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SIN CITY: A DAME TO KILL FOR… a day late and a dollar short (but watchable)

Posted on September 8th, 2014
Posted on September 8th, 2014

by Coop Cooper

The first film was a gritty and grand cinematic experiment. A brilliantly stylish adaptation of a comic book revealed in contrasty black and white with the occasional red blood thrown around and a few other primary colors splashed in for punctuation. It presented an all-star, ensemble cast and hardboiled film noir with a dash of horror. Here it is again, but with a little less of all that good stuff.

This film seems to take place after the Bruce Willis segment of the first film but before the Mickey Rourke and Clive Owen segments of the the first film – that’s going to confuse some people, especially since it was out of sequence to begin with. It starts with psychopathic protector of women, Marv (Mickey Rourke), doing what he does best, killing scumbags and not remembering how he got there. Meanwhile gambling shark Johnny (Joseph Gordon-Levitt) comes to town with a reckless agenda and a hankering for a game of poker, and runs into exactly the trouble he was looking for. Exotic dancer Nancy (Jessica Alba) still bitter over the death of her would-be lover, Hartigan (Bruce Willis), self-mutilates and plots revenge while the ghost of Hartigan tries to talk her out of it. Private investigator Dwight gets in over his head with Ava (Eva Green), a fem fatal who appears to be in danger but obviously cannot be trusted.

I’ve seen lukewarm positive reviews of this film claiming this one is just like the first “Sin City” film but with something missing. I’m pretty sure the main element that is left out is the novelty of the original’s outrageous visuals and style. The original released nine years ago in 2005. That’s a long time for an innovative style to go stale. Much like the lag between the stylish Spartan war film “300” and “300: Rise of an Empire” (eight years in that case); they waited too long to put out the sequel. This “Sin City” is bound to lose both critically and at the box office, even if it’s highly watchable… and it is.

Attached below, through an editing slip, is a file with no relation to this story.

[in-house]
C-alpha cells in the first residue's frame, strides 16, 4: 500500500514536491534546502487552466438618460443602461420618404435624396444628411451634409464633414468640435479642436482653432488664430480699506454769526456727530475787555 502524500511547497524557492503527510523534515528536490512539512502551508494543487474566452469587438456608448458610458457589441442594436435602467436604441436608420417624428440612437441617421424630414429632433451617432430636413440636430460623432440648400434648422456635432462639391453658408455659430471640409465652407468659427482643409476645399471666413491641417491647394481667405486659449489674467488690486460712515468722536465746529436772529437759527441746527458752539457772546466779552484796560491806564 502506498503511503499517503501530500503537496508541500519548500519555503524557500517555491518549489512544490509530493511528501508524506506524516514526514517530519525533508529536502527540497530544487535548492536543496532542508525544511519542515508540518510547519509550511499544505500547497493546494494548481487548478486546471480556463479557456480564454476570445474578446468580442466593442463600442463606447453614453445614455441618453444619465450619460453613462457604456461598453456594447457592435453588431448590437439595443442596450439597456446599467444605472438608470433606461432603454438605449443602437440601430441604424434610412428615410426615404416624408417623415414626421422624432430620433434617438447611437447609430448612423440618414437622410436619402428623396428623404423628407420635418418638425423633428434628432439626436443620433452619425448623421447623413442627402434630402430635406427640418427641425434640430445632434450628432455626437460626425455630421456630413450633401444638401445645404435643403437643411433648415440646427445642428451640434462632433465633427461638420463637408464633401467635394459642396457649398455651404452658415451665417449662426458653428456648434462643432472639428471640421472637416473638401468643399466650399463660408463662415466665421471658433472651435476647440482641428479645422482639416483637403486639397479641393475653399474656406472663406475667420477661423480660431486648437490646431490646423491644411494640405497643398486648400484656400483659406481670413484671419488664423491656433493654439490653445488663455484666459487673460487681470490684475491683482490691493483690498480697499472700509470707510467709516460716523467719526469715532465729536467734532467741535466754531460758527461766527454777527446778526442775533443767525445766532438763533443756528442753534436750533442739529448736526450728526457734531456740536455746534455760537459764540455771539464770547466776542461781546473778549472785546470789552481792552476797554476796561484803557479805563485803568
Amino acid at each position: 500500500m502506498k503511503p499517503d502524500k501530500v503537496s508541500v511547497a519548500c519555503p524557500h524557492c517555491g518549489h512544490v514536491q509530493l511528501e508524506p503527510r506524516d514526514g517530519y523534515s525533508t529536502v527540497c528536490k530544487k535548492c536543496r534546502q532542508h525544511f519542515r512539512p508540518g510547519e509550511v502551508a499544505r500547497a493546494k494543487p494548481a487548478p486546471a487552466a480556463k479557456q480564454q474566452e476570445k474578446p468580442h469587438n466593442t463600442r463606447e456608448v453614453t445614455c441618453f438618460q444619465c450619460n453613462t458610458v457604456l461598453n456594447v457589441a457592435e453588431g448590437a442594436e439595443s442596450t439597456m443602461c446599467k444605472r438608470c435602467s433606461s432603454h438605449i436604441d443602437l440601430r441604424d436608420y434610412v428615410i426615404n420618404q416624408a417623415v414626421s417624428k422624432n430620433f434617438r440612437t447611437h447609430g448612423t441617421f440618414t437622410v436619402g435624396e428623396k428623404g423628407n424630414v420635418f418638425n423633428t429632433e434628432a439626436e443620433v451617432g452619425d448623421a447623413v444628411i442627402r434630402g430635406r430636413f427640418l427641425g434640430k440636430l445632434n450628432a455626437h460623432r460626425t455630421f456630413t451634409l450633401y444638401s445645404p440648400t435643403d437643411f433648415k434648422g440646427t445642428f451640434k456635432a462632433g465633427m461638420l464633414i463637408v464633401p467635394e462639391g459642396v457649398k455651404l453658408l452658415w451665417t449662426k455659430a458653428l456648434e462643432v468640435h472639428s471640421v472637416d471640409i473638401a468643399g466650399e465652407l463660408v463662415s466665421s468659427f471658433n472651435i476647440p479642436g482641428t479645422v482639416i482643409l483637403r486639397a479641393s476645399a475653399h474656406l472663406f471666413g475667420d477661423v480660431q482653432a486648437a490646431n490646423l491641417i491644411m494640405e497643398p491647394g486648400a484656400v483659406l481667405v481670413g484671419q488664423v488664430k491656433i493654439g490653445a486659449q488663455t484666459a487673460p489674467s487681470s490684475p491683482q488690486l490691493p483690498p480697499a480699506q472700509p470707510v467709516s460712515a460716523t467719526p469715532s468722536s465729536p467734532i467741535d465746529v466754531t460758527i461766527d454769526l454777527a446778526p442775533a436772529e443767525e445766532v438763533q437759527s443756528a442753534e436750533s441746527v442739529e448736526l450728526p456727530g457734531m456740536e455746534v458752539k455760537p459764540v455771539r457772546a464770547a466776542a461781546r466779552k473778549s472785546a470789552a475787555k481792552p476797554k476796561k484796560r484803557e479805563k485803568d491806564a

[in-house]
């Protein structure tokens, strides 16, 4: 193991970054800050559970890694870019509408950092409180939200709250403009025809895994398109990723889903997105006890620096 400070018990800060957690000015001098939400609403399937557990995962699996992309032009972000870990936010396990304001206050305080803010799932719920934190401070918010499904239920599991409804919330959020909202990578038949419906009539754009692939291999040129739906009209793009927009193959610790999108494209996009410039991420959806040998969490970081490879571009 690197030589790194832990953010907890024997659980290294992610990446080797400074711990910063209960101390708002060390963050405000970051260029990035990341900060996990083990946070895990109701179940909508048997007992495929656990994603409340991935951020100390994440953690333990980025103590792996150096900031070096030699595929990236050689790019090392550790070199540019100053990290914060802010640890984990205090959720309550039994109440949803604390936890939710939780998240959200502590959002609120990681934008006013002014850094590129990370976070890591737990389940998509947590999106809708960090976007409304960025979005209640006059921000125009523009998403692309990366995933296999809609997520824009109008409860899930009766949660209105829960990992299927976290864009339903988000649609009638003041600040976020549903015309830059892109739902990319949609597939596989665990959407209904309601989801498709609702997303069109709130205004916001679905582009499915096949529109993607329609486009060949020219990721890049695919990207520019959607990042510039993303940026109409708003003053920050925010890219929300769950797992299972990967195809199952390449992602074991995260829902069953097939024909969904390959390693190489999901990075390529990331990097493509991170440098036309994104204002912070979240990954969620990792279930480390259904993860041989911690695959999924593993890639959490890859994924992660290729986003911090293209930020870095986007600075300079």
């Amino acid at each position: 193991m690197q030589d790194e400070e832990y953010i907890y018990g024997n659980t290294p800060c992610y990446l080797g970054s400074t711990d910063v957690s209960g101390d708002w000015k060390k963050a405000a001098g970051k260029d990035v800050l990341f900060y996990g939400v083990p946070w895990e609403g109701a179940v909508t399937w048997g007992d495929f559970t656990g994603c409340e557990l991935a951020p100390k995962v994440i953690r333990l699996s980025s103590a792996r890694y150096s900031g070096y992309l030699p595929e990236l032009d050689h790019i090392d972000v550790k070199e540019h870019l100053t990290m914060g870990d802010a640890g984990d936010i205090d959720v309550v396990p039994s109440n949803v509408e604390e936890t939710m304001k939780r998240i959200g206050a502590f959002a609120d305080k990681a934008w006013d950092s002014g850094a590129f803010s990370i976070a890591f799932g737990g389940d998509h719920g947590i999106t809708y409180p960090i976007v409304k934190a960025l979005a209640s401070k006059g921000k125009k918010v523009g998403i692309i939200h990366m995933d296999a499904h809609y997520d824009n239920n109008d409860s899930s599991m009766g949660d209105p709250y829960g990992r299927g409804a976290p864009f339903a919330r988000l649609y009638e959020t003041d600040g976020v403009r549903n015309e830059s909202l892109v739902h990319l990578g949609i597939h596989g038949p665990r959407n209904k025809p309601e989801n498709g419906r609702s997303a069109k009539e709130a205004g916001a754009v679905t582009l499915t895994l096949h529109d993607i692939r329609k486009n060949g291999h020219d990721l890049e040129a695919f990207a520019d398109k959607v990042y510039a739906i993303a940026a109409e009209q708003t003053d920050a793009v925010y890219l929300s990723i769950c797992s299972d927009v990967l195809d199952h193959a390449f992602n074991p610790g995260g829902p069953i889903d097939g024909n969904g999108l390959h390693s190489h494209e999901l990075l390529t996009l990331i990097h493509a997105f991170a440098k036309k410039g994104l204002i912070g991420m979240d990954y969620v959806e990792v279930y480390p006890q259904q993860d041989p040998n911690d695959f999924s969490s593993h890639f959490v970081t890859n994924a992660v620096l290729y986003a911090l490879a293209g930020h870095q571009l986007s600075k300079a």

There are a few new faces filling in for previous actors. Josh Brolin takes over for Clive Owen as Dwight, but that change is meant to be explained away as plastic surgery, which doesn’t work at all due to the lousy makeup job done on him. The second-biggest replacement is Dennis Haysbert who replaces the deceased Michael Clarke Duncan as the nefarious, hulking bodyguard, Manute. Japanese assassin Miho is now played by Jamie Chung instead of Devon Aoki, possibly because Aoki was never up to the physicality of the role. Finally, Jeremy Piven steps in for Michael Madsen as corrupt cop Bob but nobody will notice the difference since he wasn’t an important character to begin with.

As usual, Eva Green steals the show. She has a talent for playing dangerous women and this role might be her most intimidating to date, even when spending half of her scenes naked. Joseph Gordon-Levitt as the gambling shark Johnny fails to excite only because of his meager screen time. Marv is still everybody’s favorite anti-hero but he gets no story arc and suffers from an unsatisfying conclusion. Dwight ends up getting the longest storyline, even though he is once again the least interesting character. Powers Boothe proves once again he plays the best villains ever since he slimed his way through the action masterpiece “Extreme Prejudice” in 1987. Ray Liotta and the lovely Juno Temple get a few juicy minutes and Stacy Keach is unrecognizable as a potato-headed mobster. The only dynamic character in the entire film is Jessica Alba whose spiral into madness is both compelling and shocking. However, Willis’s presence in this film is completely wasted and unnecessary. My only guess is that it was contractually obligated.

Its pacing is uneven, the story isn’t as complex and the film’s stylistic choices show no discernible change and therefore no improvement, plus it ends abruptly. A day late and a dollar short, but it’s still “Sin City”. It’s gory, over-the top and fun as long as you don’t expect the exact same thrills and chills of the original.

Rating: 3 out of 5 stars
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